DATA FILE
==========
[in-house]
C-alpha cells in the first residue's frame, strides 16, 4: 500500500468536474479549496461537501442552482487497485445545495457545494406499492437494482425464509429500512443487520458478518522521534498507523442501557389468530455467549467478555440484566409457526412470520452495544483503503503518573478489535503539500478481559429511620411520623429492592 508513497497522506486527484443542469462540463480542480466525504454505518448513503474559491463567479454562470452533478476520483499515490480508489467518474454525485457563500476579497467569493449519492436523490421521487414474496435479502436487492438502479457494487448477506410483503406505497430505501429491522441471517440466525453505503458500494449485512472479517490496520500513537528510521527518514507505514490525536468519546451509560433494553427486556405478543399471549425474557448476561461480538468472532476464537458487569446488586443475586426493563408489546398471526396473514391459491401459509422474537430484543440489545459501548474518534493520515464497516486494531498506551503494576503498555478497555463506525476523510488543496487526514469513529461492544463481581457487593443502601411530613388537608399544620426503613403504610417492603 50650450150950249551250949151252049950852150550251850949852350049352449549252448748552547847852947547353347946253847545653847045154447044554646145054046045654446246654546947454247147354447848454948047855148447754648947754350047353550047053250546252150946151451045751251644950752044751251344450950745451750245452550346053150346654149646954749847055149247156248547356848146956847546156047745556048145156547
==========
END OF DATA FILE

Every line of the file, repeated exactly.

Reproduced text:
[in-house]
C-alpha cells in the first residue's frame, strides 16, 4: 500500500468536474479549496461537501442552482487497485445545495457545494406499492437494482425464509429500512443487520458478518522521534498507523442501557389468530455467549467478555440484566409457526412470520452495544483503503503518573478489535503539500478481559429511620411520623429492592 508513497497522506486527484443542469462540463480542480466525504454505518448513503474559491463567479454562470452533478476520483499515490480508489467518474454525485457563500476579497467569493449519492436523490421521487414474496435479502436487492438502479457494487448477506410483503406505497430505501429491522441471517440466525453505503458500494449485512472479517490496520500513537528510521527518514507505514490525536468519546451509560433494553427486556405478543399471549425474557448476561461480538468472532476464537458487569446488586443475586426493563408489546398471526396473514391459491401459509422474537430484543440489545459501548474518534493520515464497516486494531498506551503494576503498555478497555463506525476523510488543496487526514469513529461492544463481581457487593443502601411530613388537608399544620426503613403504610417492603 50650450150950249551250949151252049950852150550251850949852350049352449549252448748552547847852947547353347946253847545653847045154447044554646145054046045654446246654546947454247147354447848454948047855148447754648947754350047353550047053250546252150946151451045751251644950752044751251344450950745451750245452550346053150346654149646954749847055149247156248547356848146956847546156047745556048145156547